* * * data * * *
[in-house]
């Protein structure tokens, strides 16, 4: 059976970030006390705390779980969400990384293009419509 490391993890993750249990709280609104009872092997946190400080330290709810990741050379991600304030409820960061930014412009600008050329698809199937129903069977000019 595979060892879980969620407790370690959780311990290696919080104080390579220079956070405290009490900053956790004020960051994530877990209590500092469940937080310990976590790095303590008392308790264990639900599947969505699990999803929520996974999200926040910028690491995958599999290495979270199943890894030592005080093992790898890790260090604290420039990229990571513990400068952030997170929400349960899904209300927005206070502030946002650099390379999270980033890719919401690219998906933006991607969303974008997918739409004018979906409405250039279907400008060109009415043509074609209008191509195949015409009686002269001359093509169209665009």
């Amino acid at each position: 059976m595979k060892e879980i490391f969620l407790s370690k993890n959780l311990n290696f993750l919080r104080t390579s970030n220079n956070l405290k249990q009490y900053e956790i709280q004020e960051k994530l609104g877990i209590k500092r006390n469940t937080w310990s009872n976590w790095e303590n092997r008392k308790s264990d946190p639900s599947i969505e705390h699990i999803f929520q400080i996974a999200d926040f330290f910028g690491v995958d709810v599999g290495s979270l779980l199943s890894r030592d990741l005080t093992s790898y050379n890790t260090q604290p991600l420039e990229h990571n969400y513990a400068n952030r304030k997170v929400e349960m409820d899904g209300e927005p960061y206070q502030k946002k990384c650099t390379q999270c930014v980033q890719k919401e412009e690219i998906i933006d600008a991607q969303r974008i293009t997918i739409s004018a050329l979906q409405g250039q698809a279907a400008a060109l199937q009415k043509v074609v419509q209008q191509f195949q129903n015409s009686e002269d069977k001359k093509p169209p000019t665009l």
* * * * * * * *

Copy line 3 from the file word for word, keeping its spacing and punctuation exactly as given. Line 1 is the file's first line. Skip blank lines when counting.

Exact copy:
């Amino acid at each position: 059976m595979k060892e879980i490391f969620l407790s370690k993890n959780l311990n290696f993750l919080r104080t390579s970030n220079n956070l405290k249990q009490y900053e956790i709280q004020e960051k994530l609104g877990i209590k500092r006390n469940t937080w310990s009872n976590w790095e303590n092997r008392k308790s264990d946190p639900s599947i969505e705390h699990i999803f929520q400080i996974a999200d926040f330290f910028g690491v995958d709810v599999g290495s979270l779980l199943s890894r030592d990741l005080t093992s790898y050379n890790t260090q604290p991600l420039e990229h990571n969400y513990a400068n952030r304030k997170v929400e349960m409820d899904g209300e927005p960061y206070q502030k946002k990384c650099t390379q999270c930014v980033q890719k919401e412009e690219i998906i933006d600008a991607q969303r974008i293009t997918i739409s004018a050329l979906q409405g250039q698809a279907a400008a060109l199937q009415k043509v074609v419509q209008q191509f195949q129903n015409s009686e002269d069977k001359k093509p169209p000019t665009l």